Capital of the Piedmont region in northwestern Italy, Turin has been an industrial centre of Italy for centuries with its fair share of culture and beauty too.

Taking its name from the Celtic word tau (meaning mountains), the first settlers in the region, the Taurini, were of Celtic-Ligurian stock, before the Romans took over the area in the 1st century BC. Since that point, the city has been associated with the bull (the Italian translation of ‘Torino’), visible on the coat of arms.

Although suffering occupation by the Lombards and the Franks after the fall of the Roman Empire, Turin would prove a vital player in the reunification of Italy much later during the final decades of the 19th century and propel the country towards industrialisation thereafter.

However, as well as being home to many important industries like the car company Fiat, Turin is a picturesque destination for the visitor, evidenced by its starring role for the 1969 film, The Italian Job.


Turin’s main claim to cultural and religious fame can be found in the Cathedral of Saint John the Baptist, the patron saint of the city. Within the Royal Chapel can be found the Shroud of Turin, supposedly the cloth that covered Jesus Christ when placed in his tomb.

Elsewhere, should you want a glimpse at the old Roman city, make sure to check out the Palatine Towers.

The Mole Antonelliana, dating back to the late 19th century, is another beautiful sight and more common than you might think, emblazoned as it is on the Italian 2 cent Euro coin.

Classified as a World Heritage Site by UNESCO in 1997, the Savoy Residences are a must-see area of the city. A circuit of architecturally important buildings owned by The Royal House of Savoy, it contains a fabulous array of palaces, residences and castles.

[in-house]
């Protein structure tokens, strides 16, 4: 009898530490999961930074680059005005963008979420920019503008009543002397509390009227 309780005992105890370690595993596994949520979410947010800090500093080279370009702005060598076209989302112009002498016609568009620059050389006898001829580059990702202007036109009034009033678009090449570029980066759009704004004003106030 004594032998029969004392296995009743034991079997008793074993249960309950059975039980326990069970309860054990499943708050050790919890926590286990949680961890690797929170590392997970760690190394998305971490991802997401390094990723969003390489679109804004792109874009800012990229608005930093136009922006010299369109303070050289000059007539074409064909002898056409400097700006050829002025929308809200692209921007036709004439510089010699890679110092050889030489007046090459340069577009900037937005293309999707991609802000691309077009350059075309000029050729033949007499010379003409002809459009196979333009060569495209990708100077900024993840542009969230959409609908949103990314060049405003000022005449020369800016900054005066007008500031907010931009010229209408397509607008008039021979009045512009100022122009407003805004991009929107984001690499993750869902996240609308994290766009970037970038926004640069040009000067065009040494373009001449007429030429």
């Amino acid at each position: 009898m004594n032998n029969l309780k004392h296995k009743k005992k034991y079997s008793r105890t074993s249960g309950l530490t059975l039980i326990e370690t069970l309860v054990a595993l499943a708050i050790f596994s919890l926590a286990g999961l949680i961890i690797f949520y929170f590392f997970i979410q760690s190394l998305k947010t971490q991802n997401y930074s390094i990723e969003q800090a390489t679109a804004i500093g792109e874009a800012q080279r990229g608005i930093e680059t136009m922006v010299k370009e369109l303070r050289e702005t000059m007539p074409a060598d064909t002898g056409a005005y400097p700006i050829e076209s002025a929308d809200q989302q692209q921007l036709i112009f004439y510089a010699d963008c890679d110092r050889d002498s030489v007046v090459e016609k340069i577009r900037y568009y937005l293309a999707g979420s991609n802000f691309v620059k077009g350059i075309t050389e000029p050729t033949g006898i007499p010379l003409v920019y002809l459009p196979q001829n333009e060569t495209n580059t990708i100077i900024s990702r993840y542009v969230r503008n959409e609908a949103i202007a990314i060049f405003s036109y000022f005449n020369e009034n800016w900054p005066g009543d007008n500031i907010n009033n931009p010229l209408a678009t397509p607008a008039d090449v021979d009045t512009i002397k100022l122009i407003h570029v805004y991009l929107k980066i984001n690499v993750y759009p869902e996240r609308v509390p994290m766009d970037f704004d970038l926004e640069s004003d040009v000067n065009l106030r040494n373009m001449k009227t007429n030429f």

For museums, unquestionably the most prominent is the Museo Egizio. With a collection dating back to 1753, it contains some of the oldest artefacts in existence and is regarded as the second largest collection of Egyptian antiquities in the world after Cairo. Amongst the treasures can be found three different versions of The Book Of The Dead, including the most ancient copy known.

Turin is very much a city of football. Recently in the newspapers for all the wrong reasons, Juventus FC is otherwise the most successful club in Italian football and one of the most popular in Europe. Although relegated to Serie B for the 2006/2007 season, they can still be seen at the Stadio delle Alpi. More closely connected to the city are Torino FC, bearing the city’s bull as their own emblem. Lacking the modern success of its local rival, the club’s history is rich, with the ‘Great Torino’ side of 1940s setting many still-standing records, and inventing the now-typical 4-4-2 system, before the team and manager were tragically killed in the Superga air disaster of 1949. Promoted to Serie A for 2006/2007, they can be seen at the new Stadio Grande Torino.


With 18km of shopping arcades associated with the Royal Court, finding something to buy shouldn’t be difficult in Turin, and local craftsmen can be found everywhere.

For high-street fashion, the Via Garabaldi is recommended.

As with all Italian cities, Turin has its share of markets. Most popular are the Porta Palazzo, which remains the largest open market in the continent, and the Gran Balon, which takes places every second Sunday of the month and specialises in antiques.

Nightlife and Eating Out

Piedmontese cuisine can be found in the many restaurants of Turin, meaning an emphasis on meat and pasta. The most extraordinary, and highly recommended, restaurant is Ristocolor, a converted tramway now lavishly decorated and specialising in food according to the rules of The Royal House of Savoy. It can be found off the Via Po.

For a night out, the Murazzi, Docks Dura and Valntino Park are all filled with bars and clubs. The Roman Quadrilatero is also well stocked with places to drink and have a good time.

Tourist Information

GTT Tourist OfficeCorso Turati, 19/610128Tel: +39 (0)11 5764 733servizituristici@gtt.to.it

Turin Tourist OfficePiazza Solferino, AtriumTel: +39 (0)11 535 181turismo@comune.torino.it


Turin is served by the Torino Caselle Airport, some 16km from the town centre. Bus, train and taxi services are readily available.

International and domestic connecting flights depart daily.

British Airways (London Gatwick), Ryanair (London Stansted), and Easyjet (London Luton) are among the many airlines operating.

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